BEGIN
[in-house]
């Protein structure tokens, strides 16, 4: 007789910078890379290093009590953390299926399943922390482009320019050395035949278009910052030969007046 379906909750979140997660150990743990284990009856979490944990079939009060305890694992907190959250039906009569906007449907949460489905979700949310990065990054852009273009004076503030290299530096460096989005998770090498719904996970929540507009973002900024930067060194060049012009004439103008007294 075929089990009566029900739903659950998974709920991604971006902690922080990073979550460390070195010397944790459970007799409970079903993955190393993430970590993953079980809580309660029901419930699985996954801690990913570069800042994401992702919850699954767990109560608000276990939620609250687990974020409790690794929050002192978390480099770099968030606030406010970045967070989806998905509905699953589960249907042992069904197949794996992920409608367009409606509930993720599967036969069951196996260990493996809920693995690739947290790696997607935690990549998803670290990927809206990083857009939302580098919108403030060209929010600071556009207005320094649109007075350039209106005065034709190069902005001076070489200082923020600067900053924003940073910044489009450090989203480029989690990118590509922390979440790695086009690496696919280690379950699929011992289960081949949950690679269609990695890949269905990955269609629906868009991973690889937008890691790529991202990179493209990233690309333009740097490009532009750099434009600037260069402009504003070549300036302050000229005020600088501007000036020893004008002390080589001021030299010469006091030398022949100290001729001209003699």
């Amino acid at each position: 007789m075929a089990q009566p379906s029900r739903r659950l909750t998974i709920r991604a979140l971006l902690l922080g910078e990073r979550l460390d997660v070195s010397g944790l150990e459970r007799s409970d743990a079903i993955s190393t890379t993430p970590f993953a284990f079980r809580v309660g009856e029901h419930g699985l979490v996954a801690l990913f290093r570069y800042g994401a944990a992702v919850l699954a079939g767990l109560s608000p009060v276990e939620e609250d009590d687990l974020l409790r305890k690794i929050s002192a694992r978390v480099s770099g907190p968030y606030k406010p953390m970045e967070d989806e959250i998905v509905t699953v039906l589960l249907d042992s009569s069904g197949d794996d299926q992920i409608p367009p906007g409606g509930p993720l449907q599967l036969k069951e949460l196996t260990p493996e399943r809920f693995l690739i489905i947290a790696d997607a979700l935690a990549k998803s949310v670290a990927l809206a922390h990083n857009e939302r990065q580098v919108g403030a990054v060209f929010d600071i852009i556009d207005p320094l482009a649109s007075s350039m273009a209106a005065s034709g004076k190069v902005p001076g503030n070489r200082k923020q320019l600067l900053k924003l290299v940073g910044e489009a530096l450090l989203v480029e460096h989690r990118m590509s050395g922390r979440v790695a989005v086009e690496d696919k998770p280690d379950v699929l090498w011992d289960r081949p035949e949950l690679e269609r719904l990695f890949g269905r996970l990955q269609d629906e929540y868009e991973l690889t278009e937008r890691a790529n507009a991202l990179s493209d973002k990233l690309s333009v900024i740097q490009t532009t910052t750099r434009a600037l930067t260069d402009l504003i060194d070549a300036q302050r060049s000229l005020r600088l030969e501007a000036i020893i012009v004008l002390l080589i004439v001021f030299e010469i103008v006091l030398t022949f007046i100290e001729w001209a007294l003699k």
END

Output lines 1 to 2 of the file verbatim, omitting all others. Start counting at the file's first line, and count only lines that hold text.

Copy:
[in-house]
């Protein structure tokens, strides 16, 4: 007789910078890379290093009590953390299926399943922390482009320019050395035949278009910052030969007046 379906909750979140997660150990743990284990009856979490944990079939009060305890694992907190959250039906009569906007449907949460489905979700949310990065990054852009273009004076503030290299530096460096989005998770090498719904996970929540507009973002900024930067060194060049012009004439103008007294 075929089990009566029900739903659950998974709920991604971006902690922080990073979550460390070195010397944790459970007799409970079903993955190393993430970590993953079980809580309660029901419930699985996954801690990913570069800042994401992702919850699954767990109560608000276990939620609250687990974020409790690794929050002192978390480099770099968030606030406010970045967070989806998905509905699953589960249907042992069904197949794996992920409608367009409606509930993720599967036969069951196996260990493996809920693995690739947290790696997607935690990549998803670290990927809206990083857009939302580098919108403030060209929010600071556009207005320094649109007075350039209106005065034709190069902005001076070489200082923020600067900053924003940073910044489009450090989203480029989690990118590509922390979440790695086009690496696919280690379950699929011992289960081949949950690679269609990695890949269905990955269609629906868009991973690889937008890691790529991202990179493209990233690309333009740097490009532009750099434009600037260069402009504003070549300036302050000229005020600088501007000036020893004008002390080589001021030299010469006091030398022949100290001729001209003699």